Art and Fear

"Making art provides uncomfortably accurate feedback about the gap that inevitably exists between what you intended to do, and what you did. In fact, if artmaking did not tell you (the maker) so enormously much about yourself, then making art that matters to you would be impossible. To all viewers but yourself, what matters is the product: the finished artwork. To you, and you alone, what matters is the process: the experience of shaping your artwork. The viewers' concerns are not your concerns (although it's dangerously easy to adopt their attitudes.) Their job is whatever it is: to be moved by art, to be entertained by it, to make a killing off it, whatever. Your job is to learn to work on your work."

— Art and Fear by David Bayles and Ted Orland.



... do I do it?

I don't say much about my work, even actively deflect interest, under the presumption that it speaks for itself. You'll connect or click on, its the nature of www. Still, the void of words belies a deep passion.

I first noticed that "something" walking along the Middle Fork Snoqualmie River, alone but for the company of dog and iPod. Somewhere between the trailhead and that new awareness, I had lost the daily accumulation of tension. Gone. Melted away. The air was clean, colors were vivid, and life was thriving everywhere my eyes rested. Peace. Simplicity. Renewal... It was gorgeous! I wanted to capture it, steal a piece of it's soul to keep with me back in the realm of rush hour, deadlines, egos, and responsibilities. Not only that, I couldn't get enough of pounding the trail, ever anxious to see beyond the next switchback or ridge for that next breath-taking sight.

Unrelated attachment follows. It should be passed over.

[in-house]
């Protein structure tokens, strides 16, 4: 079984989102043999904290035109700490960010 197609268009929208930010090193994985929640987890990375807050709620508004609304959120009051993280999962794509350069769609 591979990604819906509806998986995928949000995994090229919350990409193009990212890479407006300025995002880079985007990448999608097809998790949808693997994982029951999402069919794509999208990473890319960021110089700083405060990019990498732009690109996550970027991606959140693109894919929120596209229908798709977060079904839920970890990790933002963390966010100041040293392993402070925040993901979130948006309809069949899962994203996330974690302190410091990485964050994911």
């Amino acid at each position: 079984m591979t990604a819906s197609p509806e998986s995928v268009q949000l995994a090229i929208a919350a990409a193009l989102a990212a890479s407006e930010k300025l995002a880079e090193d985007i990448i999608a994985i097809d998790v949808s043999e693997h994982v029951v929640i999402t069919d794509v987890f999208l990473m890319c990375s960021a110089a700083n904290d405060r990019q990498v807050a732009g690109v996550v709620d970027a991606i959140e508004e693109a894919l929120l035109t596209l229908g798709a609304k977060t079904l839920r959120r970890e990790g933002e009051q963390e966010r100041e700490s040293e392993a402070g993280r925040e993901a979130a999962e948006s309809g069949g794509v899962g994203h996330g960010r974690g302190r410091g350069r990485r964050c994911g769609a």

And so, I became a photographer. And a hiker. The last 2 years have been quite a technical learning curve as I struggle to master this medium of light and pixels. And the resulting photos are my mementos of the unabashed natural richness I am so fortunate to be surrounded by.

But words, especially my words, will never come close to bringing you this experience of wilderness that is so much food for my soul. I hope the images inspire you to visit these places for yourself, and that you have the opportunity to fall deeply and completely in love with the wild.


Rosario Beach


Full moon eclipse

A full moon + no clouds in Seattle = once in a lifetime eclipse!


Along 101


When the sun don't shine...

When the sun don't shine, create your own light!